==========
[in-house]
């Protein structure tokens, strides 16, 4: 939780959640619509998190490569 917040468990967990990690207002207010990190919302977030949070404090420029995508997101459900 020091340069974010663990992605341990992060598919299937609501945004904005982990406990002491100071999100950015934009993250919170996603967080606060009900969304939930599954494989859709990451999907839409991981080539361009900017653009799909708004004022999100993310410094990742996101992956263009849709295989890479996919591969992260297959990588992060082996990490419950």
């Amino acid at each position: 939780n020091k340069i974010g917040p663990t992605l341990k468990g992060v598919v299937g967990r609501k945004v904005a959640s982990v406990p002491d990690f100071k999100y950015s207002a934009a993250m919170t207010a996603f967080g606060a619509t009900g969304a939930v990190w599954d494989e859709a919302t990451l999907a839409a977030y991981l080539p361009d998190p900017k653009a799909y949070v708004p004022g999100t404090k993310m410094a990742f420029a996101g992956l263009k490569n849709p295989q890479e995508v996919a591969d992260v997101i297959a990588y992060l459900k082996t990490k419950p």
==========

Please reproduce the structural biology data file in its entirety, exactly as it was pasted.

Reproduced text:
[in-house]
């Protein structure tokens, strides 16, 4: 939780959640619509998190490569 917040468990967990990690207002207010990190919302977030949070404090420029995508997101459900 020091340069974010663990992605341990992060598919299937609501945004904005982990406990002491100071999100950015934009993250919170996603967080606060009900969304939930599954494989859709990451999907839409991981080539361009900017653009799909708004004022999100993310410094990742996101992956263009849709295989890479996919591969992260297959990588992060082996990490419950």
């Amino acid at each position: 939780n020091k340069i974010g917040p663990t992605l341990k468990g992060v598919v299937g967990r609501k945004v904005a959640s982990v406990p002491d990690f100071k999100y950015s207002a934009a993250m919170t207010a996603f967080g606060a619509t009900g969304a939930v990190w599954d494989e859709a919302t990451l999907a839409a977030y991981l080539p361009d998190p900017k653009a799909y949070v708004p004022g999100t404090k993310m410094a990742f420029a996101g992956l263009k490569n849709p295989q890479e995508v996919a591969d992260v997101i297959a990588y992060l459900k082996t990490k419950p």